Appalachians thus far not impacted by beech bark disease. Picturesque,
wind sculpted forests of stunted beech and yellow birch still grow atop
Stratton Bald at the edge of the watershed, and beeches still grow next to
the old hemlocks in the upper portions of the stands. In those areas,
yellow birch is probably the most common species. Basswood grows
intermixed among the other species, and richer patches support sugar
maple. Lower elevation parts of the stands also include northern red oak
and tuliptree. Rhododendron, while covering the vast majority of the
stands, generally does not rich the densities achieved in parts of the
Smokies. Ramps and thigh high stinging nettle cover areas lacking
evergreen understory.

Indian Creek enters Santeetlah Creek at approximately 2750’, and the
largest trees along the creek grow in the uncut forest below 3050’.
Hemlock dominates that area over rhododendron understories with tuliptree,
sycamore, and yellow birch also often reaching the canopy. When Rob
Messick led a survey of the Nanthahala-Pisgah NF for old-growth, the
largest diameter tuliptree, hemlock, sycamore, and white ash all occurred
in this area. I believe I was able to relocate the tuliptree and white
ash in addition to a larger sycamore, but I could not find the 61.5” dbh
hemlock unfortunately. Farther up the creek, the east side of the stream
looks undisturbed, but selective logging likely occurred on the east side.
Most of the tallest hardwoods I encountered occurred in the latter area,
which varied from open understoried to rhododendron cloaked. Basswood and
a mix of other hardwoods made up the canopy with hemlocks persisting along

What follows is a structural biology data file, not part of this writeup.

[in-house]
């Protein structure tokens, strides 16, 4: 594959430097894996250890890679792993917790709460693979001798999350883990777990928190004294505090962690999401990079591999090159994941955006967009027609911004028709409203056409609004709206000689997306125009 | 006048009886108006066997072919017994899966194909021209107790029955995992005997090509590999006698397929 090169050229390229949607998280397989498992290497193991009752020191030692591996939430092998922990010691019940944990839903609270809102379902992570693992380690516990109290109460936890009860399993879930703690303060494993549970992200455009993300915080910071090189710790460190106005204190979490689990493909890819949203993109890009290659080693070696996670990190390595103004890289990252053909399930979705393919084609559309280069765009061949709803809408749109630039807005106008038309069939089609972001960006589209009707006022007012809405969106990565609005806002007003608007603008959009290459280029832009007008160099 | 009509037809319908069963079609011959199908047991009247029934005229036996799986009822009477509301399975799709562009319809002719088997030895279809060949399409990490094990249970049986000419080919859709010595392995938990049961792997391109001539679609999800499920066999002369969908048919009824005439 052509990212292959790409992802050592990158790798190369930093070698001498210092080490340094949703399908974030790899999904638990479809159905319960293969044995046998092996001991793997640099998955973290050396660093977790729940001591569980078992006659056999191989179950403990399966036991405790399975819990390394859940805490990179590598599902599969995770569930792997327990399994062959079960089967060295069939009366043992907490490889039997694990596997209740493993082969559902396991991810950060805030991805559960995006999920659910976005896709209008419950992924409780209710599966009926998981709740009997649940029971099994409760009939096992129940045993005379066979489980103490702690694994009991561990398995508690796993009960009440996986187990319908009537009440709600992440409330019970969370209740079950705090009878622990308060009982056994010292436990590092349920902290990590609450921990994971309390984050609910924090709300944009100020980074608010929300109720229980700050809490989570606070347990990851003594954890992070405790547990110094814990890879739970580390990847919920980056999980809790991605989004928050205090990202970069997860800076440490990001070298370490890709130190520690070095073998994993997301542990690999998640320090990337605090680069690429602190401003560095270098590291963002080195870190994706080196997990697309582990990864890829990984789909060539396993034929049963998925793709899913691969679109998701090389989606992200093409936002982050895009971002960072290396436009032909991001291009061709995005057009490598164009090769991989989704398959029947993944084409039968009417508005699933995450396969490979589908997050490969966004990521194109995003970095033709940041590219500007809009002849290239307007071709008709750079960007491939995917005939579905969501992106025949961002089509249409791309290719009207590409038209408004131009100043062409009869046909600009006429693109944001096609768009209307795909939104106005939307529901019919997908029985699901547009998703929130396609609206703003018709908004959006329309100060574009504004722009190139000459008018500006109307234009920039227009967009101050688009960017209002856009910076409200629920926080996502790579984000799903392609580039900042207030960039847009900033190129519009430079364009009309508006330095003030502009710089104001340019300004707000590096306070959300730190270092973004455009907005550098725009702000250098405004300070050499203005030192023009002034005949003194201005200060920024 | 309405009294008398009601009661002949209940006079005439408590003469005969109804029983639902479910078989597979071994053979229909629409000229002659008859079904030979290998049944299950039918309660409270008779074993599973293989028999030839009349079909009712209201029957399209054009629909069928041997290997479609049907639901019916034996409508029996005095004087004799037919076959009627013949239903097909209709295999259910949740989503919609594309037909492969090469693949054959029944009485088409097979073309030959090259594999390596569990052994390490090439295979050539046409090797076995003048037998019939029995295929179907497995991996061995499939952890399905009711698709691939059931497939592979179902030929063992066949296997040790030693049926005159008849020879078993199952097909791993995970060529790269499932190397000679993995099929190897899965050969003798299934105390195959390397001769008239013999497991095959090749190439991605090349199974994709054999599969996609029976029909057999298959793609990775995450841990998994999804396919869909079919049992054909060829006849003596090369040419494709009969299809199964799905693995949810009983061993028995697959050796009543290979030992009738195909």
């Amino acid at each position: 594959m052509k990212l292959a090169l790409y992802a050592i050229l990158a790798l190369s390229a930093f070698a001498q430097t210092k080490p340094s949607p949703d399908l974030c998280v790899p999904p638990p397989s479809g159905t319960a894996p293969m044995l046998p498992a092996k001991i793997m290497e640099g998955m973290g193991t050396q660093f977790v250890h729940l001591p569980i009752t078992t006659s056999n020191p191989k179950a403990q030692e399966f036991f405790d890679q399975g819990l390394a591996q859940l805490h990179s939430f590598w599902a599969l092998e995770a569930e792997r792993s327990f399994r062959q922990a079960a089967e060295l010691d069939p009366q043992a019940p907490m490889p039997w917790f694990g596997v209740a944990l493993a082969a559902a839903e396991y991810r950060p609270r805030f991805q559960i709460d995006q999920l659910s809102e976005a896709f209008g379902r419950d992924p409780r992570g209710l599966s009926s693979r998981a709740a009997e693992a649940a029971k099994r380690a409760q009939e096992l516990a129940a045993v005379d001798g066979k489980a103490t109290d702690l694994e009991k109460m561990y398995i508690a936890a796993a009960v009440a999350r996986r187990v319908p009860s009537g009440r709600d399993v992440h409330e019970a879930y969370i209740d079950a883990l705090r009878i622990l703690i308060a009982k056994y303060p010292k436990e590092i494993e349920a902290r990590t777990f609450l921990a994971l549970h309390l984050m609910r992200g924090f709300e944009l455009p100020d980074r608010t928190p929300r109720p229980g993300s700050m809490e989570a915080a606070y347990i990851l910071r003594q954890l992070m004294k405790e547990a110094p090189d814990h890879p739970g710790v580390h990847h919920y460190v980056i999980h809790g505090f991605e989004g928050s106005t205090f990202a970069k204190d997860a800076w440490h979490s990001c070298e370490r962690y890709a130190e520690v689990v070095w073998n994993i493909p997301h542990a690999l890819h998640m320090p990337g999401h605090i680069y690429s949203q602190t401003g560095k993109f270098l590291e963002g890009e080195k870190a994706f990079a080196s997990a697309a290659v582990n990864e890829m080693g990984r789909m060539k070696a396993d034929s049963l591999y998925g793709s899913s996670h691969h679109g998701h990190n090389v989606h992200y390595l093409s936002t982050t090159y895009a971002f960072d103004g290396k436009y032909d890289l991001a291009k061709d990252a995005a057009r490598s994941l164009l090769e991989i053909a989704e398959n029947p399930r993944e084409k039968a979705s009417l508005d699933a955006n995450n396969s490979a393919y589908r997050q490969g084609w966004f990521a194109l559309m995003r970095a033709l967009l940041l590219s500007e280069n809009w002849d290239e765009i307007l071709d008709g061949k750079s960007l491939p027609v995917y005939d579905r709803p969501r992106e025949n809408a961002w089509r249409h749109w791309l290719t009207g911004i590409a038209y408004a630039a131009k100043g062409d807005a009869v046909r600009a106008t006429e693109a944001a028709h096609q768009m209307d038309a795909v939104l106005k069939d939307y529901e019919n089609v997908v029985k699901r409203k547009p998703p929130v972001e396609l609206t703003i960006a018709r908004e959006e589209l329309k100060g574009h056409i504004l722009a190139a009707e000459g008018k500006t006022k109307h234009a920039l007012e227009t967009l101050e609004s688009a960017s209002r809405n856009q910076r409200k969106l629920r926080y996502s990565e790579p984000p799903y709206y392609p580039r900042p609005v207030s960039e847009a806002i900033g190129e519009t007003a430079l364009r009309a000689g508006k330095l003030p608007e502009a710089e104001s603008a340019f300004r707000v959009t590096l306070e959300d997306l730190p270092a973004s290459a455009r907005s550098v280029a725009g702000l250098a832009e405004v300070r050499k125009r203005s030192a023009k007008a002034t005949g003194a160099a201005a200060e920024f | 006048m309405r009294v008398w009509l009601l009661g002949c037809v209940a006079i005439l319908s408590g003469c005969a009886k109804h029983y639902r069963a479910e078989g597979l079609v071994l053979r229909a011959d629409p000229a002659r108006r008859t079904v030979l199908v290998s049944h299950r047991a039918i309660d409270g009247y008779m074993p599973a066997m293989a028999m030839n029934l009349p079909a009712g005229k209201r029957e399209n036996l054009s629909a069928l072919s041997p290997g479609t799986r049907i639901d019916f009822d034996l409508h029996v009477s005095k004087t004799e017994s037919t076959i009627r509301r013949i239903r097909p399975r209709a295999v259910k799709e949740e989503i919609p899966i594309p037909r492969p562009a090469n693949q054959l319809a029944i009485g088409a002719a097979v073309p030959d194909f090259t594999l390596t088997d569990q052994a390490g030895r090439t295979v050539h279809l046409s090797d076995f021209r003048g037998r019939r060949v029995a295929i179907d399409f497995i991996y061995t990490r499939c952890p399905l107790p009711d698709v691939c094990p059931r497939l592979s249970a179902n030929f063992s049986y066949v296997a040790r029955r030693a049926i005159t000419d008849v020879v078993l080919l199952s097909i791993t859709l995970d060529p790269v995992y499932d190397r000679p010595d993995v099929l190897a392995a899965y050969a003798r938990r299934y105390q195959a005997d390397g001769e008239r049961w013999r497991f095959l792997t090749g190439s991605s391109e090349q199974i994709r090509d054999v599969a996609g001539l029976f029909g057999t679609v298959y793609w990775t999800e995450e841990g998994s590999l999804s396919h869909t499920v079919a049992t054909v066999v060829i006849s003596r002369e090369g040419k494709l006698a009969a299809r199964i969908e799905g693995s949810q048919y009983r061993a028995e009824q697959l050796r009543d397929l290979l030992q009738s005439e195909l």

the stream and on the opposite slope. Jack-in-the-pulpit, foam flower,
stinging nettle, black cohosh, American cohosh, and ramps all occurred
widely in the forest. Intermediate wood fern, partridgeberry, round
leaved violet and shining club moss were more common in the adjacent
hemlock dominated forests, while alumroot and running strawberry-bush were
restricted to rocky areas under mountain maple.

Stratton Gap (Tennessee side)
Ash, White 11’6” x ~116’
Maple, Mountain 1’5.5” x 41.1’

Johns Branch
Hemlock, Eastern 122.6’
Hemlock, Eastern 13’11”
Hemlock, Eastern 15’9.5” x 114.7’

Santeetlah Creek
Cherry, Pin 4’11” x 83’+ (Beside road)
Hemlock, Eastern 13’1” (Beside road)
Hemlock, Eastern 111.8’
Hemlock, Eastern 117.9’
Hemlock, Eastern 118.2’
Hemlock, Eastern 119.5’
Hemlock, Eastern 12’0” x 119.0’
Maple, Red 11’9” (Short)
Tuliptree 145.5’

Indian Creek
Ash, White 12’7.5” x 127.2’ (located by Rob Messick)
Ash, White 10’5” x 139.7’+
Basswood, White 8’0” x 118.2’
Cherry, Black 9’5” x 115.8’+
Cherry, Black 7’0” x 127.7’
Cherry, Black 5’9.5” x 134.2’
Hemlock, Eastern ~136.1’
Hemlock, Eastern 13’11” x 154.8’
Hickory, Bitternut 6’2.5” x 139.3’
Magnolia, Cucumbertree 8’11” x 147.3’
Maple, Red 8’2” x 127.3’
Maple, Sugar 7’8” x 120.1’
Oak, Northern Red 9’9” x 124’
Oak, Northern Red 13’7” x 132.5’
Sourwood 4’2” x 89’+
Sycamore 16’11” x 136.8’
Tuliptree 136.3’
Tuliptree ~136.9’
Tuliptree 17’0” x 154.5’ (located by Rob Messick)

I think the sub-par height of the hemlocks and unusual complexity of the
crowns is closely related, but I can’t fully explain the relationship.
The hemlocks listed were some of the easiest to measure ones, and probably
fairly representative of the area. The basswood is likewise more typical
than representative of the full capacities of the area. The taller white
ash grows ten feet from the cucumbertree, which obscures the top of the
former. The sugar maple grows in the area with the greatest concentration
of tall hardwoods, but I did look at many sugar maples along the creek.
The sycamore is the same one I previously reported at 140’, which may
still be accurate, but I could not locate a top that high with a poor
summer-time view. The tuliptree is absolutely columnar with the first
branch at 92.8’. The Rucker Index for Indian Creek is now 138.65’.

Jess Riddle